Thursday, October 25, 2007

New Edition of Marathon in the Dust

Well this one passed me by. It seems that Mercian Manuals published Innes Ireland's Marathon in the Dust last April, a follow-up to their edition of All Arms and Elbows. I hear a whisper that a collection of Innes's journalism for Road and Track may be in the pipeline.

Anyway here's the publisher's blurb for Marathon:

This is the story of three men in a car; their journey took them from London, England to Sydney, Australia, a distance of some 11,000 miles. But this is no ordinary travelogue, for it was no ordinary journey; the 7,500 miles to Bombay were covered in 7 days and the 3,500 miles across Australia in a further 3 and half days. The three men, Michael Taylor, Andrew Hedges and the author, Innes Ireland, were competitors in the Daily Express London to Sydney Marathon, an event that will go down in the annals of motoring history to rank with the Paris-Madrid and the Peking-Paris races held at the beginning of the century which marked the birth of motoring sport. Written with verve and gusto Marathon in the Dust vividly reflects the adventures of this astonishing journey which include being stoned by political agitators in Pakistan, a breakdown in the Australian desert which left them stranded for a day and a night without food or water, and their personal triumph in winning the Private Entrants award at Bombay. It also reflects the humour, companionship and team spirit that existed between the three men bound by a common adventure. The story moves at a pace in time with the event, but through it all the author manages to impart a remarkable impression of his inner thoughts and conflicts.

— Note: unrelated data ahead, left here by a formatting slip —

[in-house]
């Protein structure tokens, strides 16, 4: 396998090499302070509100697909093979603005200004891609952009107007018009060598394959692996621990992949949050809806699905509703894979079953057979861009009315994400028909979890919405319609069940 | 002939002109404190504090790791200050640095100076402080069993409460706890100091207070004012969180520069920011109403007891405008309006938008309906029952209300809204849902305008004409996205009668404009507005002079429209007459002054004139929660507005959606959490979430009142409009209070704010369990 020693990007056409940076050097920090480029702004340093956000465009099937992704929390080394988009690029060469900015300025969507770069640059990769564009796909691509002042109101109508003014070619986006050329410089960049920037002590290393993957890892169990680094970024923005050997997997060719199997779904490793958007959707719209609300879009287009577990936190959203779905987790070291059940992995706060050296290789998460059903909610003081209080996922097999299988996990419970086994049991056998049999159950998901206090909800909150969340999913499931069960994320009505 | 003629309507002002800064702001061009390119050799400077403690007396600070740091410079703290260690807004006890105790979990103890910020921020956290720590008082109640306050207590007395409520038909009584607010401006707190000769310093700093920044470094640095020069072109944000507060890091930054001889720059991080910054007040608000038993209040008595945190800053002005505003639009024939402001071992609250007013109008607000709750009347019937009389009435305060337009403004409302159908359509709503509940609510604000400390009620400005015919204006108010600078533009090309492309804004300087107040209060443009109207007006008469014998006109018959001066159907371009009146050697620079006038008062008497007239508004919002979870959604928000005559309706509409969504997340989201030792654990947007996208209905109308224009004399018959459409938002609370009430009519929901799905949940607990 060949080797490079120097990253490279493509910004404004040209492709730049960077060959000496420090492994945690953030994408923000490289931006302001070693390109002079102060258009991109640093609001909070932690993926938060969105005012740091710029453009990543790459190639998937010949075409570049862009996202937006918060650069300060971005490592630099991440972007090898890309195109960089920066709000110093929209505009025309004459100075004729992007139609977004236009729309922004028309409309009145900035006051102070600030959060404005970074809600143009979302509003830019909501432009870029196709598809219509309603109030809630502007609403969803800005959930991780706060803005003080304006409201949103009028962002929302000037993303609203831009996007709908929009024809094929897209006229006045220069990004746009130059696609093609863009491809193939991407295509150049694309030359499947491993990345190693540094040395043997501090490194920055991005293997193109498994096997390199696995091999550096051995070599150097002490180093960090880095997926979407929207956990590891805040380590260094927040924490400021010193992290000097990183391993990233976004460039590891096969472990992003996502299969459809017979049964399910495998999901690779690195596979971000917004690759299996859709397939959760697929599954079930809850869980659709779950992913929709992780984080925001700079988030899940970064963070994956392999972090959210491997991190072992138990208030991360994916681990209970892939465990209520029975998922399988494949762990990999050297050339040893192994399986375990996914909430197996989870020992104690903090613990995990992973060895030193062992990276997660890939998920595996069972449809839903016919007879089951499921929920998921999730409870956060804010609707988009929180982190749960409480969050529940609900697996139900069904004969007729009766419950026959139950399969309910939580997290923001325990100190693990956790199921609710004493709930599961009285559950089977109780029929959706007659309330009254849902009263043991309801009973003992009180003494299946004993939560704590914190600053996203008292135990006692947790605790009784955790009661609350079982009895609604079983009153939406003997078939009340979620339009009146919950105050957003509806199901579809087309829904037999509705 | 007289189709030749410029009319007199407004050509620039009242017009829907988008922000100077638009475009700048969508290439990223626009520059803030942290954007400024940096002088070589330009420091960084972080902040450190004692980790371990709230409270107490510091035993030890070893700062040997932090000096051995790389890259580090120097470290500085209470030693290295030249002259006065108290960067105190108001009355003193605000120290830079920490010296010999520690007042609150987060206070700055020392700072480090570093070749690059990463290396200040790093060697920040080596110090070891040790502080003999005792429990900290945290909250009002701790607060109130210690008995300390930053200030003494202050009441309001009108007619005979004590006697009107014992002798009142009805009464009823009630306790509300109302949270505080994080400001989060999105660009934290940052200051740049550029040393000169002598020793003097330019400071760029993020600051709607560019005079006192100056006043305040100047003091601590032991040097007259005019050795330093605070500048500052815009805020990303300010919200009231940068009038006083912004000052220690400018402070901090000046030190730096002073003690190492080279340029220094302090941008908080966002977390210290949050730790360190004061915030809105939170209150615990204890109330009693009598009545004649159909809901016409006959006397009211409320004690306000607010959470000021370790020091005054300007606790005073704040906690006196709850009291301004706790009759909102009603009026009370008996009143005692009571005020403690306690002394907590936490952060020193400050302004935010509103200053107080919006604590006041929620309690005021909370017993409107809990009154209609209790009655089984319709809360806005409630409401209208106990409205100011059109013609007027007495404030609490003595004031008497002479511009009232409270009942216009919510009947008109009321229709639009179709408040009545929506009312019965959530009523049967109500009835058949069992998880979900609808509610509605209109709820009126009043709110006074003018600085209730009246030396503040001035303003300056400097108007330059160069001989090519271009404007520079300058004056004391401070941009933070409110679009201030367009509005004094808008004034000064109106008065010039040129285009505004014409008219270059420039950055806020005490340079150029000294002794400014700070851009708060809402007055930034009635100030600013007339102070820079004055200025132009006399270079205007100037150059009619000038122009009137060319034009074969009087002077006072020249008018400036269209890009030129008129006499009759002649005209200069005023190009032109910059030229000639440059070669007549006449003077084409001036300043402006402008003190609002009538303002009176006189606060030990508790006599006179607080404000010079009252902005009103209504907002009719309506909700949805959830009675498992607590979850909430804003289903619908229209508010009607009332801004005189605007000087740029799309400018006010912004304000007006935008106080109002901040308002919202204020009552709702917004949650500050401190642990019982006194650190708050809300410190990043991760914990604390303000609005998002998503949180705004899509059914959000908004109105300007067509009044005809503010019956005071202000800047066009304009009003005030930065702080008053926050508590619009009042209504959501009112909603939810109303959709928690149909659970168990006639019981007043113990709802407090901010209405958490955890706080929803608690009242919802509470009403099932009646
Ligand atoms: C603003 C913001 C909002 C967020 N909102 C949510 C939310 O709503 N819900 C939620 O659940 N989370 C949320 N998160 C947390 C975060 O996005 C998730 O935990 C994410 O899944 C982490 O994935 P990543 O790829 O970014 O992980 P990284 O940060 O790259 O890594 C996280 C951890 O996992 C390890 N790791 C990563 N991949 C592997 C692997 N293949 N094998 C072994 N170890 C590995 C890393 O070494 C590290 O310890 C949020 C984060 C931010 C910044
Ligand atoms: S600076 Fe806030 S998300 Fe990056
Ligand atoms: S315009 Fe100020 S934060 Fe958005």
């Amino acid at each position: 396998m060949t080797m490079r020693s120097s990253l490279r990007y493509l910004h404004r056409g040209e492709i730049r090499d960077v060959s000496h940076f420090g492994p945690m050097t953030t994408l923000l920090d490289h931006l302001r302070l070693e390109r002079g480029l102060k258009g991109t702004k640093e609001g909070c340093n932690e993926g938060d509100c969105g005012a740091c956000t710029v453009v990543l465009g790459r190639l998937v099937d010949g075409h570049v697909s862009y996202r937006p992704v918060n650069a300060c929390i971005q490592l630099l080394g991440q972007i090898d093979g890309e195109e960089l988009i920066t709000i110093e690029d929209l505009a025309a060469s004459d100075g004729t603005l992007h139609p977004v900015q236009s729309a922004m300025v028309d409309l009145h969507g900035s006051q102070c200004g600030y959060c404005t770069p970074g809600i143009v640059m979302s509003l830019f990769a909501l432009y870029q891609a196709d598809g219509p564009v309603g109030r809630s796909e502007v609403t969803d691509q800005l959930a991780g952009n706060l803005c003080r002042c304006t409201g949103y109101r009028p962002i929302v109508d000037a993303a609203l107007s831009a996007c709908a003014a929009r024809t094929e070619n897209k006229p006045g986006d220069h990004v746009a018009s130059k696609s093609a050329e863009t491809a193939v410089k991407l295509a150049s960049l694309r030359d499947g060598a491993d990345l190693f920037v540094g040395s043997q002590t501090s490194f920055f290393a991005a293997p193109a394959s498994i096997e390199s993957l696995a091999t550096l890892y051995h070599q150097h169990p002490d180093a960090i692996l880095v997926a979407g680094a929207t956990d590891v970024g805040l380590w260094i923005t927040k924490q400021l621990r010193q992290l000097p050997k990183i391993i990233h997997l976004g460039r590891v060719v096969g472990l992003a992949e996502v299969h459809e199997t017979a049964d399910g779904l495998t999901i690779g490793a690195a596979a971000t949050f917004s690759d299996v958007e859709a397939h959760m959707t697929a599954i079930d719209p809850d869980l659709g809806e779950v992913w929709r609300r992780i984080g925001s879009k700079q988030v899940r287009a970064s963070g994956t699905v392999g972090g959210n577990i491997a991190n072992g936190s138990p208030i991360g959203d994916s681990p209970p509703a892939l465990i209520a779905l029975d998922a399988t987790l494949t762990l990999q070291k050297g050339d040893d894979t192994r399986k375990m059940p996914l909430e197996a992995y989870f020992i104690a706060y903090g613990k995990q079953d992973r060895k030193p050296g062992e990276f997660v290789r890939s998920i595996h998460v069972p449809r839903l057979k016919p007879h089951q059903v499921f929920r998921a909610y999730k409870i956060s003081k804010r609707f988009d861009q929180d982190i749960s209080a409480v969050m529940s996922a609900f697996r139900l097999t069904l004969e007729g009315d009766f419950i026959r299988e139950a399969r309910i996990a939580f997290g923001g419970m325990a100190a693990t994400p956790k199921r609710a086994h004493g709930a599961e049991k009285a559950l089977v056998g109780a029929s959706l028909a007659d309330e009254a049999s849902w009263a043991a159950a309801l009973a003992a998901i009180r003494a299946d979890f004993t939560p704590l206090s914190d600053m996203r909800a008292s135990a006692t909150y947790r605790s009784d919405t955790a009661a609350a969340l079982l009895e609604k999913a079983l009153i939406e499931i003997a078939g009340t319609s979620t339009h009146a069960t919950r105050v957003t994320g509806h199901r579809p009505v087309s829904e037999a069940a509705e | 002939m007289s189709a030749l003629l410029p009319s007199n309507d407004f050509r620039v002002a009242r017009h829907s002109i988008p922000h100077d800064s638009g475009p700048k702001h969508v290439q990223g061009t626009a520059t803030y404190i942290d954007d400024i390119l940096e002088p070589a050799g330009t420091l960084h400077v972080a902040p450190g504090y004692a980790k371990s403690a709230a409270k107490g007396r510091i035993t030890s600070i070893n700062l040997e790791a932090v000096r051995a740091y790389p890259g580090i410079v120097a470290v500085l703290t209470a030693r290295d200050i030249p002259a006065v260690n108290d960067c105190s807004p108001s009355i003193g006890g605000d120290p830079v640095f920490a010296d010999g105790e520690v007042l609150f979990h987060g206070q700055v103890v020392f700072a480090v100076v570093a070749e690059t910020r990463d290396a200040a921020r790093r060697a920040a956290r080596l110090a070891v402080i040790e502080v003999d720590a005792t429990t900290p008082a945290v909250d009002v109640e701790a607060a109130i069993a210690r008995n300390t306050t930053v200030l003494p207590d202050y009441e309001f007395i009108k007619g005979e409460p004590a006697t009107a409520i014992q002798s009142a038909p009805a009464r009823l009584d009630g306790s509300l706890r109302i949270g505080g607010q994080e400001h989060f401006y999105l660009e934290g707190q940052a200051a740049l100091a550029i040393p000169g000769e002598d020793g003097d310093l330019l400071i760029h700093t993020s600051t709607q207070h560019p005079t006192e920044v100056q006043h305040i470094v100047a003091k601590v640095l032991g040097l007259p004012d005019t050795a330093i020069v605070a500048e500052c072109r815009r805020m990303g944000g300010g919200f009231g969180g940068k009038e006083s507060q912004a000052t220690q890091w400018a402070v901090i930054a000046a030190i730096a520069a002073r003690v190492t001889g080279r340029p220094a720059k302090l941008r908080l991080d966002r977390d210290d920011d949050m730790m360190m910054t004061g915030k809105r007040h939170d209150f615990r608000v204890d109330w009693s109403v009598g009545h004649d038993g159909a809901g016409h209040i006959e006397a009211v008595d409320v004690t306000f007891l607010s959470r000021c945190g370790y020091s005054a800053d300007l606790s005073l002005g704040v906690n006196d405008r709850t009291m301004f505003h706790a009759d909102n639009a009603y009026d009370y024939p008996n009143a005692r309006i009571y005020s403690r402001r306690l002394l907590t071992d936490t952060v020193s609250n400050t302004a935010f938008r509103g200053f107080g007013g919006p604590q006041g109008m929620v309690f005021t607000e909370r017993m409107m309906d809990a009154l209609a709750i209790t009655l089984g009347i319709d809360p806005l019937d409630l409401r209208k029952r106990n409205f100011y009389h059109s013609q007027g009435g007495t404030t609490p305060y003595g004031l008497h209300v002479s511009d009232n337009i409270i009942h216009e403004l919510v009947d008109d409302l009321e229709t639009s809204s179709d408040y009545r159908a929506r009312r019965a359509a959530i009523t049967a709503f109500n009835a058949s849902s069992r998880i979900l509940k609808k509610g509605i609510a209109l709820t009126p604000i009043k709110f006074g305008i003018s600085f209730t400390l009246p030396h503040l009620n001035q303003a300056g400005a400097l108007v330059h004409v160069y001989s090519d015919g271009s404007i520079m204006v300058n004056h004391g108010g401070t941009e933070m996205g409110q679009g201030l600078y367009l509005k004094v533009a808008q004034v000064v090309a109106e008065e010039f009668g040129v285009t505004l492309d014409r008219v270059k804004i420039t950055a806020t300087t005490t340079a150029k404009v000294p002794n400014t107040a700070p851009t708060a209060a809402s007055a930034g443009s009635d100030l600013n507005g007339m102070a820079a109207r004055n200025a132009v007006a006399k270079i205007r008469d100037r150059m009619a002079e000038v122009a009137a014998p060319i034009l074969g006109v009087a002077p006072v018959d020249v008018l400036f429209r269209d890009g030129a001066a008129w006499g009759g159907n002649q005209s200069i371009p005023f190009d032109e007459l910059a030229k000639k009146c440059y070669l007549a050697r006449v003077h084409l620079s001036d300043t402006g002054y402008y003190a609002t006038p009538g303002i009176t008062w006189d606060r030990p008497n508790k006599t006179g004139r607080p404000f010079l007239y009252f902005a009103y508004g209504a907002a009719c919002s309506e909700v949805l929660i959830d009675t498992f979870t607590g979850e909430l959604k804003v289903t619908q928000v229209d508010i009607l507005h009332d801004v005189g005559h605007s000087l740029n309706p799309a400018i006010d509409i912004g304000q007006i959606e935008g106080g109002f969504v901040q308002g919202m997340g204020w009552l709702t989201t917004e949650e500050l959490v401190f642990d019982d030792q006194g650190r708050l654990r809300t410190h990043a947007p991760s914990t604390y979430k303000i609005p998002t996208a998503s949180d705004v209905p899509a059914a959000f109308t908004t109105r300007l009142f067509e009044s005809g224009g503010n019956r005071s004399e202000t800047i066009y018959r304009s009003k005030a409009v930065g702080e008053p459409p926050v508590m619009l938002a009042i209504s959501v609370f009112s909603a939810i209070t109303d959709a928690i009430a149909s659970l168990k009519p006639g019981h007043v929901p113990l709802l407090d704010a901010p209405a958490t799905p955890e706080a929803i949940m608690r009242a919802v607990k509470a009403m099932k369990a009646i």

Wednesday, October 17, 2007

Takes the Biscuit

Perhaps the earliest motor sport event to take place in Radnorshire occurred on 4th September 1904, when the Automobile Club's 1000 mile small car trial briefly entered the county from Titley, travelling via Walton back to Kington. The week long event centred on Hereford attracted the leading motor manufacturers of the day, with three gold stars being awarded to the Wolseley, Siddeley and Swift Motor Companies.

A noteworthy competitor was the only female entrant, 24 year old Dorothy Levitt, driving for De Dion Bouton. Mechanical problems on the final day did not prevent the De Dion company from being awarded a silver medal. Miss Levitt was accompanied by her rather ill-tempered black Pomeranian dog throughout her fine drive, the topic of much cruel humour on the part of her fellow drivers. Dorothy had the last laugh however, for although as a woman she was NOT invited to any of the evening functions, she did ensure that one such event was interrupted for the presentation of a small gift from Miss Levitt to each of her fellow competitors ....... a bag of dog biscuits.

As well as De Dion Bouton, silver medals were also won by Humber and Allday & Onions. Bronze medals went to Speedwell, Brown Brothers, Star, Jarrott & Letts, Holland Park and Garner & Co.